Emily Marsh April 12 2019

3 things James Cracknell can teach us about resilience in leadership

On Sunday April 6th, ex-Olympian James Cracknell became the oldest man ever to win the Boat Race. Since his brain injury in 2010, Cracknell has shown remarkable resilience. In this blog post, we consider what the attributes of resilience are and how they show up in leaders.

Every year in April, Cambridge and Oxford universities go head-to-head in the Boat Race on the Thames. This year, we saw both the men’s and women’s teams from Cambridge university take home the coveted title, for a second year running.

The rivalry between the two universities goes back centuries and the event always draws in a lot of attention. But this year, there is one man in particular that everyone is talking about.

James Cracknell, at age 46, became the oldest man ever to be on the winning team of the Boat Race. As double Olympic rowing gold medallist and six-times world champion, you might say that he gave Cambridge an unfair advantage. Yet, Cracknell has referred to the Boat Race as the greatest challenge of his life.

Cracknell’s story is an extraordinary one. In 2010, when attempting to run, row, and cycle from Los Angeles to New York, he was knocked off his bike and fractured his skull, suffering bruising of the brain and memory loss. The accident left him with epilepsy and changes to his personality.

Throughout his recovery, Cracknell has shown remarkable resilience, to which his ambition to get back to rowing and compete in the Boat Race is a testament.

Just like Cracknell's resilience has seen him overcome huge obstacles, both in the sporting world and in terms of his own health, in the workplace, we need resilient people who are able to deal with the demands placed upon them.

Constant change and increasing customer demands mean building resilient organisations is more important than ever.  But building resilient teams starts from the top. We need resilient leaders who have the strength and courage to lead people through anything they are faced with.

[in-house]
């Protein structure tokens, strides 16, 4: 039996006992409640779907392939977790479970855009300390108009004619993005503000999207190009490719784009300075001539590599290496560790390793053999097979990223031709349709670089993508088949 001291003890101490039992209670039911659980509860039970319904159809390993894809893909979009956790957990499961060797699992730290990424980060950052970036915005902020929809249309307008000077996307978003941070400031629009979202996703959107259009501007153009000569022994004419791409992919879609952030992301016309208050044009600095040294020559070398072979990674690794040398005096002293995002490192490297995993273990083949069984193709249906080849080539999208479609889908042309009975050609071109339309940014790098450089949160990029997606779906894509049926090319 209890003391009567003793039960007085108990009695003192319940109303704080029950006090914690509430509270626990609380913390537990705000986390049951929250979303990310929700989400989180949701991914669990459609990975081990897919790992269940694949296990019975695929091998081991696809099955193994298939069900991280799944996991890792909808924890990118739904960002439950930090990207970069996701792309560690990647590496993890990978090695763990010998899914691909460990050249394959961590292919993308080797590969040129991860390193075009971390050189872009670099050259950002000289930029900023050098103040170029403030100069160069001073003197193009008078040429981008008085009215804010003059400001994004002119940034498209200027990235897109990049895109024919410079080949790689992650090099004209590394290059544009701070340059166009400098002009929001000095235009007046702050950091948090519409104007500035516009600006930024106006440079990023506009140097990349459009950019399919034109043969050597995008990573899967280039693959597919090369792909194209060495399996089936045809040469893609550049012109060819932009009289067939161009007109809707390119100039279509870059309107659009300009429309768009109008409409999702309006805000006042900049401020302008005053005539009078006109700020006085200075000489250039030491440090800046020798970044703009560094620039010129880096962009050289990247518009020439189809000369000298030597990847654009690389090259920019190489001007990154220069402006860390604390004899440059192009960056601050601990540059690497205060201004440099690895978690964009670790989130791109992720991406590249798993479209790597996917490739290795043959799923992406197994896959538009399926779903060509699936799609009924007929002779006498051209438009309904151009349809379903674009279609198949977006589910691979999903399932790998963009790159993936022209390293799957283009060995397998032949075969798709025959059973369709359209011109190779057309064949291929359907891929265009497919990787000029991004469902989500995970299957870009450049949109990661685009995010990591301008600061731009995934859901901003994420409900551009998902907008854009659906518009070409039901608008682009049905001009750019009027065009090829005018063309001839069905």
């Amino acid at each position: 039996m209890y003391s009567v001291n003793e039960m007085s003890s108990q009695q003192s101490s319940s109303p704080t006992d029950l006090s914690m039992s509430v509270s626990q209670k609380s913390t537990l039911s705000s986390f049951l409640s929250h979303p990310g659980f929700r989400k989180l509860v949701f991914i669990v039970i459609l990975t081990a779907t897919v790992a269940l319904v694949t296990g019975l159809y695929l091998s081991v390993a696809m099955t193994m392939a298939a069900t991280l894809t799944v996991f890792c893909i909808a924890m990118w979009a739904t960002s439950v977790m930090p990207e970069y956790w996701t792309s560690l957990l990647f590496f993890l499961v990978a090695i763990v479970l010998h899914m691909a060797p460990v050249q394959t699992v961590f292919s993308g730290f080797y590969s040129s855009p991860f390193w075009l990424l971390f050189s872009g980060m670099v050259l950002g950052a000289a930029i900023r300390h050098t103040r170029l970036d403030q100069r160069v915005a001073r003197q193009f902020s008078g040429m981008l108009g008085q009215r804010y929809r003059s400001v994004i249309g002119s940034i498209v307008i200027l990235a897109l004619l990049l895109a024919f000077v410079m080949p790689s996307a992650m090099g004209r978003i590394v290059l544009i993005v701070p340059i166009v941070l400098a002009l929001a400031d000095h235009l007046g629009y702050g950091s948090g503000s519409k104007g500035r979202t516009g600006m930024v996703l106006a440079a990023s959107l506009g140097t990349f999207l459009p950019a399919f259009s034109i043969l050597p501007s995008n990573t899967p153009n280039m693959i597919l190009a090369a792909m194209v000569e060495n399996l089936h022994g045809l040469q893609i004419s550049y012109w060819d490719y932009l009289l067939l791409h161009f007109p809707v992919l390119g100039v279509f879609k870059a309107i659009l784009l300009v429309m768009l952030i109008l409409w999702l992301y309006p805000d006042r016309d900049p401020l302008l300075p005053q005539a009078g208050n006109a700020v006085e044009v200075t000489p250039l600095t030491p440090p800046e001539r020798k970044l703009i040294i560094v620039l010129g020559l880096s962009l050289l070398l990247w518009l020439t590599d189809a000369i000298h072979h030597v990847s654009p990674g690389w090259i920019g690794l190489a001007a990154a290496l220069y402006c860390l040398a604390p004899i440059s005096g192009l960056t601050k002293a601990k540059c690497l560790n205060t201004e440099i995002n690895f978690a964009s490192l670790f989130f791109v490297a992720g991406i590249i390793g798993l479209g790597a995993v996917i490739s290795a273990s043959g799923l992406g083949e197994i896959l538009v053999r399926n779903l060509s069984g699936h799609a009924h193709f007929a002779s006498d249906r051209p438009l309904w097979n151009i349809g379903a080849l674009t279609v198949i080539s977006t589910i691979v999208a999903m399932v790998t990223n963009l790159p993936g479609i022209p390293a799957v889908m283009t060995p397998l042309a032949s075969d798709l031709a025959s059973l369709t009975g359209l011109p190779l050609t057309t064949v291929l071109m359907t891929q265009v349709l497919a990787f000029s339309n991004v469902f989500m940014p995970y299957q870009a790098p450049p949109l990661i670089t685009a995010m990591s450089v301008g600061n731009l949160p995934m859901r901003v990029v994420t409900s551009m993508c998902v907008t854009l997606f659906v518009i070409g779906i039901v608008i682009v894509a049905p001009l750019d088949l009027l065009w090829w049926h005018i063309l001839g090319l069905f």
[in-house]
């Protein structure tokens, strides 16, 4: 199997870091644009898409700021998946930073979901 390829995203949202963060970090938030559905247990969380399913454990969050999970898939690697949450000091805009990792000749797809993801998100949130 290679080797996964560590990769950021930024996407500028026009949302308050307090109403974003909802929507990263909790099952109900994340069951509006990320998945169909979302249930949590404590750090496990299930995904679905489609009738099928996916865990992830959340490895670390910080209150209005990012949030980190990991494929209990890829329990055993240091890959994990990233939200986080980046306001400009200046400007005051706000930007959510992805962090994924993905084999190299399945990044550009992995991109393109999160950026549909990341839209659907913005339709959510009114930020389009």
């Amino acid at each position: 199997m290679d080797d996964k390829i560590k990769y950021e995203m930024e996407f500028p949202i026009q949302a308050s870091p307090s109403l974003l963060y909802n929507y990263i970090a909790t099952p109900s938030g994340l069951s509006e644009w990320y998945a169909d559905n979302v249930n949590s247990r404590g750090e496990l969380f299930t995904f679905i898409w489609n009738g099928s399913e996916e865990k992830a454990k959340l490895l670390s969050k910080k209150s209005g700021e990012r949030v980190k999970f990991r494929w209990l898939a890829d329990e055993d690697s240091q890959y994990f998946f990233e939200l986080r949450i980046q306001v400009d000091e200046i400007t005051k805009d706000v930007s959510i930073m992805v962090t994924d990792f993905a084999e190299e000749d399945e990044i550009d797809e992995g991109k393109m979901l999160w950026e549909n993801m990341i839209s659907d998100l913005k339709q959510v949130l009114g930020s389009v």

But what does it mean to be a resilient leader in the workplace? Perhaps Cracknell can teach us a few things...

1. Resilient leaders never give up, even in the most difficult of times

In an interview about how he coped in the aftermath of his accident, Cracknell said, “The accident, it happened to me, but I’m not going to let it define the rest of my life. You think; I may be here, I’ve got to get there, and you plot a pathway to get there. And that is what I did after the accident.”

The true testament of a great leader is not how they perform during the good times, but about how they cope during the most trying times. Leaders with true grit will continue to show strength, courage, and professionalism even when weathering the biggest of crises. And nothing is more rewarding than emerging from the storm as a better leader and a more cohesive team. Resilient people aren't afraid of a challenge - as Cracknell certainly proves.

But, it’s not always easy. It requires courage to confront the reality that something may not work out in the way you had planned, keeping faith that there will be a solution to any problems that arise, and having the guts to carry on even when getting to the goal might seem hopeless. Leaders need to set an example for the rest of the team. It's their role to keep morale high and to empower people to play a part in overcoming obstacles, so that they too don't give up.